It was just a year ago that Matt Stairs moved down from the broadcast booth to the dugout to become the Phillies hitting coach. With former boss Pete Mackanin fired, however, Stairs was a man without a country, but now he’s moved on: the San Diego Padres just hired him as their hitting coach.
The Phillies experienced a nice offensive uptick in the one year Stairs served as hitting coach, with increases in run scoring and on-base percentage. It’s possible the new Phillies manager, whoever he may be, would’ve kept him on both because of that and because he has developed a decent rapport with the young Phillies hitters. A bird in the hand beats two in the bush, of course, so it makes sense that he’s choosing move on.
He’ll have his work cut out for him in San Diego. The Padres were dead last in the majors in runs scored and on-base percentage and were 28th in slugging.
Jeff Passan of Yahoo Sports reports that Major League Baseball has banned all transactions with Liga Mexicana de Beisbol (LMB), popularly known as the Mexican League. As of now, all 30 teams are prohibited from signing players under contract with LMB teams. The ban was issued due to Major League Baseball’s contention that “corruption” and “fraud” run rampant in the player acquisition process.
Passan describes the issues in detail, and they sound pretty compelling. The upshot: LMB clubs — which have full control over their players — are taking advantage of them, taking most if not all of the signing bonuses MLB teams give them after negotiating for their rights. Mexican teams often sign players when they’re 15 years-old so that, once they are old enough for American teams to approach them, they’re in the position to take a usurious cut.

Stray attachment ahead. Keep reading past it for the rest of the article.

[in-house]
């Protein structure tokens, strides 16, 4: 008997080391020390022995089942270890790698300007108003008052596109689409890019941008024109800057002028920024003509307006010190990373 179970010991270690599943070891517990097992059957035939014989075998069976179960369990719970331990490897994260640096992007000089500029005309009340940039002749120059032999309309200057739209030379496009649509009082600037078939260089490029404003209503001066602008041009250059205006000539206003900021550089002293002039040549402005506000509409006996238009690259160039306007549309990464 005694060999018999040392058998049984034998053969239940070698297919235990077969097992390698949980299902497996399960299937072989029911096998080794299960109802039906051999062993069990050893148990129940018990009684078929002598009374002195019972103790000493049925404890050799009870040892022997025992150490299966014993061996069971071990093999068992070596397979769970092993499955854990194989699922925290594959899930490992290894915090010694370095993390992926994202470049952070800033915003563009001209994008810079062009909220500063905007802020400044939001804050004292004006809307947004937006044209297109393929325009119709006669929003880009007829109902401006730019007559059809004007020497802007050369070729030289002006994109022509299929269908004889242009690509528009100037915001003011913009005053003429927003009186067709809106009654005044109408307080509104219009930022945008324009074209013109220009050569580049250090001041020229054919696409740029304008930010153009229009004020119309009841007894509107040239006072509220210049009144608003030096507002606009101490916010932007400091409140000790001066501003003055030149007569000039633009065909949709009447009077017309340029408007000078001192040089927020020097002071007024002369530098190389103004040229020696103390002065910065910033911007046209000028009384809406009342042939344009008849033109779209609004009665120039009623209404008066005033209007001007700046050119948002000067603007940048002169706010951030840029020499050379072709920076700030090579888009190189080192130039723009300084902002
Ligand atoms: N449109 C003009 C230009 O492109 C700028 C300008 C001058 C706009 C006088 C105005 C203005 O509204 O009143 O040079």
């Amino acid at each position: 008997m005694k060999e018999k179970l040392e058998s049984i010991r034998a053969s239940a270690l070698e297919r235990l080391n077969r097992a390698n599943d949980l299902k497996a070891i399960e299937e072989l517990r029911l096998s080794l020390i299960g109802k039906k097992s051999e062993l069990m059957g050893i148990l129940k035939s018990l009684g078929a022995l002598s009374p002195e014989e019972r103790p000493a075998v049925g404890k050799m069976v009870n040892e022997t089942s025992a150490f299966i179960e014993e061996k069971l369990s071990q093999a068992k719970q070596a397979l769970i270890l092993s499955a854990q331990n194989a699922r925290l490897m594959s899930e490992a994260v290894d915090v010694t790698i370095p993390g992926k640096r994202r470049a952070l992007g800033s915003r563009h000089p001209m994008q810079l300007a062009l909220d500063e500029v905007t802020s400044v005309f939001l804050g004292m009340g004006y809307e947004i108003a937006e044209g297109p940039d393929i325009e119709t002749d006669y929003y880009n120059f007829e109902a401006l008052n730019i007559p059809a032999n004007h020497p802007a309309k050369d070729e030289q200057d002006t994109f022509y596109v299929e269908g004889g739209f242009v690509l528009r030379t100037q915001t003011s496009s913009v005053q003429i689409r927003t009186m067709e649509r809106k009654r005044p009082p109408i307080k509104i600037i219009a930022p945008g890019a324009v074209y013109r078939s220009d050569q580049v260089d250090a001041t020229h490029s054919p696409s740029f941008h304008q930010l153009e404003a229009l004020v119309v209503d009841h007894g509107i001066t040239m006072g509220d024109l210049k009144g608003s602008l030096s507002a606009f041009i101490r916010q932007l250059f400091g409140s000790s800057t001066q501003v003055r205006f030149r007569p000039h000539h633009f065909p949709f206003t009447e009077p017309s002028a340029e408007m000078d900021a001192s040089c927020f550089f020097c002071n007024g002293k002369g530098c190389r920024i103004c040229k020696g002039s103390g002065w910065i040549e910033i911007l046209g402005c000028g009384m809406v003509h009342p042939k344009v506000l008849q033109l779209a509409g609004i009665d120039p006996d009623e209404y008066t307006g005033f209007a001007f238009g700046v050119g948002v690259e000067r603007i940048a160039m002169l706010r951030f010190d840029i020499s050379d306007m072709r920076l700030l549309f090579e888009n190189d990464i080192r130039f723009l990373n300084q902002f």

Passan says Major League Baseball is demanding greater transparency from LMB before it’s willing to lift the ban. He also says that the MLBPA is in “lockstep” with Major League Baseball on the matter, which makes sense given that, if MLB’s claims are accurate, players are being exploited here. He also says that if LMB does not change its ways, there is a “Plan B,” though it’s not clear what that is.
There aren’t a ton of Mexican players signed by MLB teams each year, but there are enough to make this a significant issue that is worth watching.